Wednesday, 01 April 2020 08:09

Hull Daily Mail - TROLL OF THE MONTH

A local newspaper in Hull, a city in the United Kingdom, published an divisive article in their print paper in March. 
Saturday, 07 March 2020 12:42

Aalst Carnival - TROLL OF THE MONTH

From the 21st to the 26th of February, the annual Carnival parade took place in Aalst, Belgium. Last year, the event drew a large number of complaints from Jewish organisations and public institutions due to the antisemitic stereotypical dresses and costumes exposed during the parade. This led UNESCO to officially removed Aalst Carnival from the UNESCO Intangible World Heritage list. In response to criticism at the time, the mayor of Aalst stated that he believes the group when they say there was no malicious intent with the float, and that the city does not want to impose censure on the carnival. 
Tuesday, 31 December 2019 14:05

Melanie Phillips - TROLL OF THE MONTH

Melanie Phillips is a British author who writes for various platforms, including The Times, The Jerusalem Post, and The Jewish Chronicle. She mainly covers political and social issues, and is known for her conservative perspective. She is also known for having a strong anti-Muslim rhetoric, which can be found in her writing time and time again.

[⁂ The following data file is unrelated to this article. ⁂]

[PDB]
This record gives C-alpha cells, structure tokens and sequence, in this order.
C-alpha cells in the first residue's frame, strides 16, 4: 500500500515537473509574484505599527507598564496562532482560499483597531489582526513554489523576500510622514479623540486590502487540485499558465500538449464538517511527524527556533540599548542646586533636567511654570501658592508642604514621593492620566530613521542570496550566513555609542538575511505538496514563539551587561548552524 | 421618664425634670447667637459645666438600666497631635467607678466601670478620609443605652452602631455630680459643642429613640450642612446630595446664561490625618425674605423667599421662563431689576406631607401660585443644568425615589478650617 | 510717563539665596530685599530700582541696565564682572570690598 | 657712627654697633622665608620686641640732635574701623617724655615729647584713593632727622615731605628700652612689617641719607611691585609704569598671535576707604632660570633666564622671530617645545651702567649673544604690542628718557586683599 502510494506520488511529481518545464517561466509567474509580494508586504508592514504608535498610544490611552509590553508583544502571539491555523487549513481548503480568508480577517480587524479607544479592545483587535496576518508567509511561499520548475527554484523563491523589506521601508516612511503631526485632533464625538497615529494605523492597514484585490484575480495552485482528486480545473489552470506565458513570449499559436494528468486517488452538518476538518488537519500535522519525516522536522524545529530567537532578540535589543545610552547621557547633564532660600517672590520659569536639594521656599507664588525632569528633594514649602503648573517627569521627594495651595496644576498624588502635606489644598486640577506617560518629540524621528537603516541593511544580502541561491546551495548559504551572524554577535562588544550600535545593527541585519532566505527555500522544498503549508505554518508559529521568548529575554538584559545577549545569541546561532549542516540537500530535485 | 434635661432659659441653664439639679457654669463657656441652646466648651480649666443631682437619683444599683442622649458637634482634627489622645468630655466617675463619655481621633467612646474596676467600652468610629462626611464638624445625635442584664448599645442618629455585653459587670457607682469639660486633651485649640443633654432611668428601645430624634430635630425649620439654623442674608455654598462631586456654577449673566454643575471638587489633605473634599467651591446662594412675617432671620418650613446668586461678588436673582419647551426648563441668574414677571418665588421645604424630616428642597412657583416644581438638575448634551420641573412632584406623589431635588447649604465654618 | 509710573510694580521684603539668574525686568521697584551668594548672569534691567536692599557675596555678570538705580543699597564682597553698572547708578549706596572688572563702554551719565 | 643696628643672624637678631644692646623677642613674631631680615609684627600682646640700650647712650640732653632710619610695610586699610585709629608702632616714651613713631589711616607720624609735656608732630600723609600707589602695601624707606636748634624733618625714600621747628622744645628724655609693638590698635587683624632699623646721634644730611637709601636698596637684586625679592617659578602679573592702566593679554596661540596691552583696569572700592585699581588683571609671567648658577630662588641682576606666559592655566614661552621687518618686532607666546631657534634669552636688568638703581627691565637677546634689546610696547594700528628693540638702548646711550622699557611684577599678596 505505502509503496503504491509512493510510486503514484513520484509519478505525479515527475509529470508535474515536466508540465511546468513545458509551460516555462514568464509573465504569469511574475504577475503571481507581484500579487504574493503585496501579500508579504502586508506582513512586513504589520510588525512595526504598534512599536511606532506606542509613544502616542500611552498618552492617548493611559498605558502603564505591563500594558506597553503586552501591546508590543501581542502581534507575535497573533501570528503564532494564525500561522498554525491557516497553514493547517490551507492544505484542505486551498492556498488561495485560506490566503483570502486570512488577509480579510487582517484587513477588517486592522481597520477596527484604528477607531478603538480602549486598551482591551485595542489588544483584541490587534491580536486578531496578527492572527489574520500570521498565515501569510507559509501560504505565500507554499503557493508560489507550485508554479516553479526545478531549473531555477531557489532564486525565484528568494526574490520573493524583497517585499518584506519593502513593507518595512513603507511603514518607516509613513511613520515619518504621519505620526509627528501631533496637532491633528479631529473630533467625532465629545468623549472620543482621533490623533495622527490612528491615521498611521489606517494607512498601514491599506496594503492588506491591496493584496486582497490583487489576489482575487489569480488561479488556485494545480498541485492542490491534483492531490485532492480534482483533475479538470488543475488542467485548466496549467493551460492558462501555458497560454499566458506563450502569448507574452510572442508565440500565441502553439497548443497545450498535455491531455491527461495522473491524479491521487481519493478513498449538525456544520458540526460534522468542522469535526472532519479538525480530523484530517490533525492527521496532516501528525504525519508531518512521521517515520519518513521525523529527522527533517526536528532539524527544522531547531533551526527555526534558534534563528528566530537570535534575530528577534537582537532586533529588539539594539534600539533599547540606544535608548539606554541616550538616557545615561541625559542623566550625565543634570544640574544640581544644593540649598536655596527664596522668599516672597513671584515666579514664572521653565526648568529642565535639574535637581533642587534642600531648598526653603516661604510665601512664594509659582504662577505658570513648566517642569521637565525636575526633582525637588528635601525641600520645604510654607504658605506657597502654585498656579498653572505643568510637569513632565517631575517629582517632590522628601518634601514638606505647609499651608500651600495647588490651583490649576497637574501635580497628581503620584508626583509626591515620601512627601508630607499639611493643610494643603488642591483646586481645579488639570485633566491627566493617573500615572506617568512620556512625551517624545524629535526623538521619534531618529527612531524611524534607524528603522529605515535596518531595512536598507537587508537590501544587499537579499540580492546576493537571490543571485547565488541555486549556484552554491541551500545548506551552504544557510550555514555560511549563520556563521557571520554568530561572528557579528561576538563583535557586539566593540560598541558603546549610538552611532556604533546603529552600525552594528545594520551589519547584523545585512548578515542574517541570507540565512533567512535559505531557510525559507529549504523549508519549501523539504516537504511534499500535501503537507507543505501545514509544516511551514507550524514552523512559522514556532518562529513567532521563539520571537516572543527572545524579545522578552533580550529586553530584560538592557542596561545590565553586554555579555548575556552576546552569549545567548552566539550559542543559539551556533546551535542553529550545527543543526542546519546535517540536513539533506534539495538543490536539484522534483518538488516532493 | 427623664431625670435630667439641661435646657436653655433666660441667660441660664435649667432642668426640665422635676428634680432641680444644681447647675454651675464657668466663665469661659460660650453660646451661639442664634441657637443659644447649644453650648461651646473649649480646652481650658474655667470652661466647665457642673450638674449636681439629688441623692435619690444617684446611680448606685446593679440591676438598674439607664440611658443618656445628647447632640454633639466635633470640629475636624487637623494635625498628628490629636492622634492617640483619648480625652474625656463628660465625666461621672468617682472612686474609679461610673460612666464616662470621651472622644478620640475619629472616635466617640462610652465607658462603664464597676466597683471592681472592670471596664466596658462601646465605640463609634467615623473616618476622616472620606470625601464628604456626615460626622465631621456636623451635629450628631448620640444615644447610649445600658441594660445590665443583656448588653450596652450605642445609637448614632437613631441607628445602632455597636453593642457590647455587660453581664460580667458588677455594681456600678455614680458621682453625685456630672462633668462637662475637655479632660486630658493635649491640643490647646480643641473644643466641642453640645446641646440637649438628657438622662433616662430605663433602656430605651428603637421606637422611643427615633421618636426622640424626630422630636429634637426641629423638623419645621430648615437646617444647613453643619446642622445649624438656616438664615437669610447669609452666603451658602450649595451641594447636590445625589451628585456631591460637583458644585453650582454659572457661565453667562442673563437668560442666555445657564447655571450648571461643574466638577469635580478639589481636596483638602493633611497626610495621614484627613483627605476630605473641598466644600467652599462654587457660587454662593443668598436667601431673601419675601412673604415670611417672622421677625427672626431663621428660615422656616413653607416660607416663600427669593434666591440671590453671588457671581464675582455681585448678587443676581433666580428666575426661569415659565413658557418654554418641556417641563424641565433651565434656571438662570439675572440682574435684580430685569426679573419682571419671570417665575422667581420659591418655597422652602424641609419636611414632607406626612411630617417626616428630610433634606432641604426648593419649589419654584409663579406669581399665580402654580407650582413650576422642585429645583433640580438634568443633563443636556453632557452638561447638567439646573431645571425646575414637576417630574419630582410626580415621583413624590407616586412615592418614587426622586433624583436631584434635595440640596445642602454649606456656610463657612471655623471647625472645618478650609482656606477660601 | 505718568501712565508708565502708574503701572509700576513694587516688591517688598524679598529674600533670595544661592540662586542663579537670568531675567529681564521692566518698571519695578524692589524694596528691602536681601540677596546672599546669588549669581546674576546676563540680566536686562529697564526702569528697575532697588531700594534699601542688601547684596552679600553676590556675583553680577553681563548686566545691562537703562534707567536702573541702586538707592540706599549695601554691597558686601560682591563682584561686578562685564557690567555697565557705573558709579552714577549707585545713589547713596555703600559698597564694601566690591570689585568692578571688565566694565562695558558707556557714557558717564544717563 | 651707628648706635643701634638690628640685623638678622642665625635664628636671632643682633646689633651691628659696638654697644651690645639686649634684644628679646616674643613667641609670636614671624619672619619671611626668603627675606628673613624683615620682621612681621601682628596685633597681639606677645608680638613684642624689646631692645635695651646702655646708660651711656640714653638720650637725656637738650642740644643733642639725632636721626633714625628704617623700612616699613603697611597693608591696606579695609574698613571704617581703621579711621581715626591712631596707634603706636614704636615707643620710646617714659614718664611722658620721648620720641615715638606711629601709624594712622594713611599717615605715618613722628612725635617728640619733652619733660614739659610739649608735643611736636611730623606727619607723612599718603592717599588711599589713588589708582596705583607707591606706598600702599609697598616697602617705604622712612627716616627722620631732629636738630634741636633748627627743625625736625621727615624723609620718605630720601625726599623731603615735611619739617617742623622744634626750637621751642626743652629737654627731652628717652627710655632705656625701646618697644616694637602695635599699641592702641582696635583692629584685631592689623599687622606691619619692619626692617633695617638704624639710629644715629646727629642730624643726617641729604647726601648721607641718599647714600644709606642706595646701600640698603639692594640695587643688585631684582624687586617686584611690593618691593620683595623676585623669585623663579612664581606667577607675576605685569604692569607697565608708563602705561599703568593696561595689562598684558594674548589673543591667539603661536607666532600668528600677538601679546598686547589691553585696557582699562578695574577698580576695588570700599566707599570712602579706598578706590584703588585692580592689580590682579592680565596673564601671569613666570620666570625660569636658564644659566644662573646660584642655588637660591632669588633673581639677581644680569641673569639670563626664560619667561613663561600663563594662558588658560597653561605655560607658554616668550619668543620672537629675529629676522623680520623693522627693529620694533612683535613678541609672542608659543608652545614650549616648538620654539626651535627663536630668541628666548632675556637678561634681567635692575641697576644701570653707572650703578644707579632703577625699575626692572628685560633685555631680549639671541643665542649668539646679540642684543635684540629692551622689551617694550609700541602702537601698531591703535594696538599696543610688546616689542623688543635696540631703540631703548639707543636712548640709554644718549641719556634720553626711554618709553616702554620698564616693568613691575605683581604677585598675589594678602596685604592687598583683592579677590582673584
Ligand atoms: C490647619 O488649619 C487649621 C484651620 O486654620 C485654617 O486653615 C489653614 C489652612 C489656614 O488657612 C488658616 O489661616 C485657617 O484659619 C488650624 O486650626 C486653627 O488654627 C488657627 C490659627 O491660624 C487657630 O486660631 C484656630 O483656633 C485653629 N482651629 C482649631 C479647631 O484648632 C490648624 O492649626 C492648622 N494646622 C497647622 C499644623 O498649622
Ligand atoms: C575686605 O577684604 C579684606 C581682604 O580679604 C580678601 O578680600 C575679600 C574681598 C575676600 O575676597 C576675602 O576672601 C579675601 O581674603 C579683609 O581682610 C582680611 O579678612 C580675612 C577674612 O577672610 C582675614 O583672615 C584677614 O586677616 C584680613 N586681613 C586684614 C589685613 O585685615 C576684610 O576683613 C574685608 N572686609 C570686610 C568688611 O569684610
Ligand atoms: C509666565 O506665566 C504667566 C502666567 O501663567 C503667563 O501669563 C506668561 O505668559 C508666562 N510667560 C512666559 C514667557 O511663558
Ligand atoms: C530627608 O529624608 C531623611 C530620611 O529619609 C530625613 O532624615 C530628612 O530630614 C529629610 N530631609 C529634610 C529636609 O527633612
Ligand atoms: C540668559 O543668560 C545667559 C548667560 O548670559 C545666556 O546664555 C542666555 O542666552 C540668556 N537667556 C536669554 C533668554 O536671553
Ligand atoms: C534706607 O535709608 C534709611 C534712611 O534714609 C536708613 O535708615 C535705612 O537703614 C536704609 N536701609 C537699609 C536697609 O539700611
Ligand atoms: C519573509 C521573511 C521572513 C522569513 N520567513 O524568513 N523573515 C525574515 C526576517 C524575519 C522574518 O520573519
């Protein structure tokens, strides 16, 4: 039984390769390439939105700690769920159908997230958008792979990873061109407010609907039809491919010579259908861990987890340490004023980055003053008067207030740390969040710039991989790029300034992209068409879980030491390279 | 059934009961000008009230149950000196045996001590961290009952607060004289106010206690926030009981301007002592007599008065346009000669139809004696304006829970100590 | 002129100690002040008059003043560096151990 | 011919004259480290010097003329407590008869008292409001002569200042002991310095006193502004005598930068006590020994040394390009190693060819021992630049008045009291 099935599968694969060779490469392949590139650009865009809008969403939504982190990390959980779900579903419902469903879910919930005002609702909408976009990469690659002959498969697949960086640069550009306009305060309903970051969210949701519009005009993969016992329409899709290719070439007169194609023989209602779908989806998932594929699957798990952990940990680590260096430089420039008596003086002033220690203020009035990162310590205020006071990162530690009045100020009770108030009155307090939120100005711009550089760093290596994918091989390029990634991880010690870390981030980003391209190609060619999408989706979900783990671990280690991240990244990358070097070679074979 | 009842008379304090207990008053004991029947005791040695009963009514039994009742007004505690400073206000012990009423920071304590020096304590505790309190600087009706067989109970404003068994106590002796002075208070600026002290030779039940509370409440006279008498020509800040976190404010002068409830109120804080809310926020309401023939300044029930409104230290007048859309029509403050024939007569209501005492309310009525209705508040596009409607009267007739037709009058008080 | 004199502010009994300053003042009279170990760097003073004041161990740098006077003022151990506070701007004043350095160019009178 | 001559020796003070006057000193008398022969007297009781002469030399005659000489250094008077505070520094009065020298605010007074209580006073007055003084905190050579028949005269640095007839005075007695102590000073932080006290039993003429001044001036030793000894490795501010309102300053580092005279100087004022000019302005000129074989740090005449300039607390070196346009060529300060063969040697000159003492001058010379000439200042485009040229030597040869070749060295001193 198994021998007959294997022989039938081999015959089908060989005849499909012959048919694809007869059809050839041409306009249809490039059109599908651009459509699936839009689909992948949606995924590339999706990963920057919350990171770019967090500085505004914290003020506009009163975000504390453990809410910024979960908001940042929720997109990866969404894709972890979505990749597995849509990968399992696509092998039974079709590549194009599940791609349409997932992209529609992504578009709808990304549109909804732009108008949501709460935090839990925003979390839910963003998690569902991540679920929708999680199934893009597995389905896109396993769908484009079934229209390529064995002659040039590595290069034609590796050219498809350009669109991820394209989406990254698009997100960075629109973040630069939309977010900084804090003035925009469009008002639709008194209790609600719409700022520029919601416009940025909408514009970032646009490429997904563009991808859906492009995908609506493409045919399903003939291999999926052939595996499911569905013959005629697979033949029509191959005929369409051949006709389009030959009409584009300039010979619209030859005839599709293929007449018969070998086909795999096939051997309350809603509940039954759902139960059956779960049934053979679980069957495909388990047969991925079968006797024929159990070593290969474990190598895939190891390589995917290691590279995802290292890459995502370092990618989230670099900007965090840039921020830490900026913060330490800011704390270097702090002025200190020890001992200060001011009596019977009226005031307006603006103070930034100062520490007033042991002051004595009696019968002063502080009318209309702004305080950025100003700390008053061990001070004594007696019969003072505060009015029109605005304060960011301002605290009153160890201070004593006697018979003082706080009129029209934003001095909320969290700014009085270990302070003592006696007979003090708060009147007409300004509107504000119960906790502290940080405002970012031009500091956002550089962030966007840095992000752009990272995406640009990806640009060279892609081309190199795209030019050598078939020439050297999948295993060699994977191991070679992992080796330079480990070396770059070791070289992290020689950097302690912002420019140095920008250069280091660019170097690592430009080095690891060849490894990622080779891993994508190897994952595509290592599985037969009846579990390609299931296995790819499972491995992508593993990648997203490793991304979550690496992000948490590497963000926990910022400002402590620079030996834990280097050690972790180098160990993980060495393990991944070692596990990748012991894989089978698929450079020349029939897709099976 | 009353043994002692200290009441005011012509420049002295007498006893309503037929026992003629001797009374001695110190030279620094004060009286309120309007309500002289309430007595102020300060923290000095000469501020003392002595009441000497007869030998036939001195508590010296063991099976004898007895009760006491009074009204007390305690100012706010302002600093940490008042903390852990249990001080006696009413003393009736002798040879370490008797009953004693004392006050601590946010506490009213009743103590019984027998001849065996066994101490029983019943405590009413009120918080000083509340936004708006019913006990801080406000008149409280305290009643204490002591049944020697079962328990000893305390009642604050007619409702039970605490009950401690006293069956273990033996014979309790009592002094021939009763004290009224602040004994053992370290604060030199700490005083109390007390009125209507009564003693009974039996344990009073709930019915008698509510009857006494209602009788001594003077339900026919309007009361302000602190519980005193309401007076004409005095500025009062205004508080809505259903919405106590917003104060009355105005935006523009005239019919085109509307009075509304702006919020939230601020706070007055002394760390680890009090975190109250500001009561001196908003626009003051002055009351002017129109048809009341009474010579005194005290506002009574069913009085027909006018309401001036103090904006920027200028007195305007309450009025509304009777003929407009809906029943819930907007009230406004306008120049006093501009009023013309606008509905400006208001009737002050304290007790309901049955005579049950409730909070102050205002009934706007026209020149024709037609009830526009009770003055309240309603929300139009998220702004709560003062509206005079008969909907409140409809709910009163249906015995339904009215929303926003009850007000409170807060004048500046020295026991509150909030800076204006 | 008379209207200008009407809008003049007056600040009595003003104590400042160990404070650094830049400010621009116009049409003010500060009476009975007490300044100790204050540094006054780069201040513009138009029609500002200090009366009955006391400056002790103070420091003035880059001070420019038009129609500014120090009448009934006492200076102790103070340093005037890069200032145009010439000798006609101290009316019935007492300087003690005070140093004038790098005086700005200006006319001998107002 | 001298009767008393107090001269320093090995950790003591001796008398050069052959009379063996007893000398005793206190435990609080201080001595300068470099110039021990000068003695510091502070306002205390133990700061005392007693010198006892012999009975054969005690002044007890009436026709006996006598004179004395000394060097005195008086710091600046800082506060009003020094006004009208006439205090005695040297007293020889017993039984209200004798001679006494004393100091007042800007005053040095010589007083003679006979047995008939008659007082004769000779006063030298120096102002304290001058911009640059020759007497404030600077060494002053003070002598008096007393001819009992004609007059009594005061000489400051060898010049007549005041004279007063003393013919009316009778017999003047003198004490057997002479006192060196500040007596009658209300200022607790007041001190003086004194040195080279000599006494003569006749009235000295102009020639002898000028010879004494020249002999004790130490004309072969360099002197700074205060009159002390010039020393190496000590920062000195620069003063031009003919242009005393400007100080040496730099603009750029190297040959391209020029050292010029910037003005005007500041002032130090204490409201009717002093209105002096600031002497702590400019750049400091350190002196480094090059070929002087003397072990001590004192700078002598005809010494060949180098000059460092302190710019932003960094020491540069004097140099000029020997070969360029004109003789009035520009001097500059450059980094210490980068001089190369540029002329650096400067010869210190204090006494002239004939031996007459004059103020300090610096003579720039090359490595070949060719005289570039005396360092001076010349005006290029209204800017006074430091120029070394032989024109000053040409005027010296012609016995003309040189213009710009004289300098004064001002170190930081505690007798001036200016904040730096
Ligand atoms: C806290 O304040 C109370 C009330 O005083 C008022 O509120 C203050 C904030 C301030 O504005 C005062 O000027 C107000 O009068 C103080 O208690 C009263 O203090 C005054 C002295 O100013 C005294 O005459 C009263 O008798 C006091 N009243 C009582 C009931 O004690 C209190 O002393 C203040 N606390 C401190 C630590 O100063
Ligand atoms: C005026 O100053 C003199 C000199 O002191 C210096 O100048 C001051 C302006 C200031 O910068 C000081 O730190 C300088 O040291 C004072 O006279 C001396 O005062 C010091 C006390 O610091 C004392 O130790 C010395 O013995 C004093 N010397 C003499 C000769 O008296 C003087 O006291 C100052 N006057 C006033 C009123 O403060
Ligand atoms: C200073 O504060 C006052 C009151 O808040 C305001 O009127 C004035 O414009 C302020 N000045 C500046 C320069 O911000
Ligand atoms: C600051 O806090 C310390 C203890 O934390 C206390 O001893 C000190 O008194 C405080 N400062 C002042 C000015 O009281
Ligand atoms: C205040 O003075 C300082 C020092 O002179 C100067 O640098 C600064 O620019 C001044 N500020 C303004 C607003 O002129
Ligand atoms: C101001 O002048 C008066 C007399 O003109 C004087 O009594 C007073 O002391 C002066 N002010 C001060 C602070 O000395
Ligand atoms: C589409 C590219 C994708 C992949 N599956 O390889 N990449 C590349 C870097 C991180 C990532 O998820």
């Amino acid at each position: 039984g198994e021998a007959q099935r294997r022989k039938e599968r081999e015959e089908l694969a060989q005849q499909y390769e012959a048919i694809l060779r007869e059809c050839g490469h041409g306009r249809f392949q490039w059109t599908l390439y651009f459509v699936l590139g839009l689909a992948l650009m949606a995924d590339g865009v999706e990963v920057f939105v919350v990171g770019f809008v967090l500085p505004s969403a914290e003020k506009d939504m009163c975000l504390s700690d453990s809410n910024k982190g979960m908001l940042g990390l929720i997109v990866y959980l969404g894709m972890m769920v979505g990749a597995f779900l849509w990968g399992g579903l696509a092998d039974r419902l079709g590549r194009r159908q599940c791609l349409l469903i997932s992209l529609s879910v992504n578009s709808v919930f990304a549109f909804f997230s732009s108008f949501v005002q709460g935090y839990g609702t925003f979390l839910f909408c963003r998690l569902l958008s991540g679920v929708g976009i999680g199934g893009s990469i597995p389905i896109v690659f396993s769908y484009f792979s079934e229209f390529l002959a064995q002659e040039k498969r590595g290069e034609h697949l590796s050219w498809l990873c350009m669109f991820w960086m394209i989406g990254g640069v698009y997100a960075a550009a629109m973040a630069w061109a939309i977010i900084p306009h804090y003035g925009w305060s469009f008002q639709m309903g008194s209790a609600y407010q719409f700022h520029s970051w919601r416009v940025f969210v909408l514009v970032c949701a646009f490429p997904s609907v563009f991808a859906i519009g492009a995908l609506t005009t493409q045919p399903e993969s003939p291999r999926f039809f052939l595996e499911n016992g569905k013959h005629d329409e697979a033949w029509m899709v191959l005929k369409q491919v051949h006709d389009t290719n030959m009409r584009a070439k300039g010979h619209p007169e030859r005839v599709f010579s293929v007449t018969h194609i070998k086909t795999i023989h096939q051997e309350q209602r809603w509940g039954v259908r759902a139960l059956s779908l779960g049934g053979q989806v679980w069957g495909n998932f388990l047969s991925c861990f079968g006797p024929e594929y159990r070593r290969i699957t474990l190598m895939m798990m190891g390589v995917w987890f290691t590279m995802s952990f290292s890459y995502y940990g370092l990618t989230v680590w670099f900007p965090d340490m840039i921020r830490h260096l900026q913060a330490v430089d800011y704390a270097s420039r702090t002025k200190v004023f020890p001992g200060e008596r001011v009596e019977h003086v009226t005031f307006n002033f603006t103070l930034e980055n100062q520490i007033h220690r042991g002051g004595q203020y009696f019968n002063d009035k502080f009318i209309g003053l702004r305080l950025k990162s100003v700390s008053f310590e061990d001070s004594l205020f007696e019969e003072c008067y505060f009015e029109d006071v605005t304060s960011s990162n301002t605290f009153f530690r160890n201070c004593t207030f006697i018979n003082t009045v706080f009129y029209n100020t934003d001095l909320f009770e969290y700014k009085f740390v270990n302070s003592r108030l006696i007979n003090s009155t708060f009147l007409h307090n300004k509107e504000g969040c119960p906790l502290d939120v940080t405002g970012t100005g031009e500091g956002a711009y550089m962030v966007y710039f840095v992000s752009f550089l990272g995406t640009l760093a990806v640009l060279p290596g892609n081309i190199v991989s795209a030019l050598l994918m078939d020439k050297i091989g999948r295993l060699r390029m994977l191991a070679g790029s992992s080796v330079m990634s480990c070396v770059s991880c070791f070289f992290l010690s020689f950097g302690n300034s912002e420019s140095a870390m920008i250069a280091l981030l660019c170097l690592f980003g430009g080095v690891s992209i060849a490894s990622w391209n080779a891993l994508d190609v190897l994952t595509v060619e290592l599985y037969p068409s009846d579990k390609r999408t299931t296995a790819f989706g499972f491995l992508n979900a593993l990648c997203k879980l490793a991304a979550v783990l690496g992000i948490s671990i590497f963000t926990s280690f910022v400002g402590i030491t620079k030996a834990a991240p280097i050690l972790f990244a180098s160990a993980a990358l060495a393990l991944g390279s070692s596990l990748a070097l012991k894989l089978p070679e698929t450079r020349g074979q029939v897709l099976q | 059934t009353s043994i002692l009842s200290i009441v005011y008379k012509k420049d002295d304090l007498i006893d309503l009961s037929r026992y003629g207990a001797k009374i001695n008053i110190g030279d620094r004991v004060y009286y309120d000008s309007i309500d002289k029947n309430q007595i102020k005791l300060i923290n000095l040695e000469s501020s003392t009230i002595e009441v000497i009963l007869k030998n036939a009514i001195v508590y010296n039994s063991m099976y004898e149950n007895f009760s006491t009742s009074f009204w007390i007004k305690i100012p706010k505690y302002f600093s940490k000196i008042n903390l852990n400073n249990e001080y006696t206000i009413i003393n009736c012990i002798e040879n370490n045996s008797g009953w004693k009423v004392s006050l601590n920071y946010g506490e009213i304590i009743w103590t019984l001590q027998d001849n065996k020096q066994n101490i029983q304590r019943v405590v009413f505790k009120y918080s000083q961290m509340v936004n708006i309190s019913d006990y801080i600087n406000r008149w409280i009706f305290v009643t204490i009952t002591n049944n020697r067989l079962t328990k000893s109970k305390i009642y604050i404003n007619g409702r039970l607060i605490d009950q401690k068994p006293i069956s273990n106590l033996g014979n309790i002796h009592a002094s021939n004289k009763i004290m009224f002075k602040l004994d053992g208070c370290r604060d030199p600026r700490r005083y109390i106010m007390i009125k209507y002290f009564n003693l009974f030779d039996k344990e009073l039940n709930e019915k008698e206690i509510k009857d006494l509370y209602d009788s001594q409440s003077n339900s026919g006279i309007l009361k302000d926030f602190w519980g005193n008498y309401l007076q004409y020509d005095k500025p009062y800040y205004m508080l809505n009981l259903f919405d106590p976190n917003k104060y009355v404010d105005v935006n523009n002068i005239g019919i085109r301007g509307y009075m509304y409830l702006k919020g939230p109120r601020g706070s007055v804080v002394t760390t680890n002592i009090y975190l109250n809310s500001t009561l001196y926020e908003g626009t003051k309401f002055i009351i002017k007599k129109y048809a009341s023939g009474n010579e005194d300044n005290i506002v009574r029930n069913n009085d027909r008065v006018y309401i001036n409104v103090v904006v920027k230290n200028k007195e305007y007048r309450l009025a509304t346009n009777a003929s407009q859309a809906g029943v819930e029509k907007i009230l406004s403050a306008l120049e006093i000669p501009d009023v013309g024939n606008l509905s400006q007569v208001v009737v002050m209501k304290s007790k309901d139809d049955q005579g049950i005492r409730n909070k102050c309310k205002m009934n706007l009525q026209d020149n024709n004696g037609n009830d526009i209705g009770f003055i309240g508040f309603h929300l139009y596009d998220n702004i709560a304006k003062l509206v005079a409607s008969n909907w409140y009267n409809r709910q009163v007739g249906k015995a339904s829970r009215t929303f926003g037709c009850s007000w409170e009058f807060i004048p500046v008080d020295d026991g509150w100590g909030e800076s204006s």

Following the appearance of antisemitic posters across the city of Budapest, the newly elected mayor Gergely Karácsony requested their immediate removal, giving an encouraging sign of hope in a country where Fidesz party’s xenophobic narratives seem to prevail.
Friday, 01 November 2019 18:04

DH.be - Media High Five!

Prompted by a complaint by the European Network On Religious Belief, the Belgian news site DH.be changed a photo used in an article about people’s attitudes towards Muslim head coverings.
Thursday, 31 October 2019 18:12

Daily Mail – Troll of the Month

A Mail Online article published on 26 October claimed that hate crimes in Britain are a “great hoax”, and it did so by providing no evidence, belittling the impact hate has on victims as well as the work of charities who support them. The author uses anecdotal information to argue that hate crimes are not a significant problem, and should not be classified as such, relying on the unsubstantiated claim that Britain is the most tolerant country in the world.
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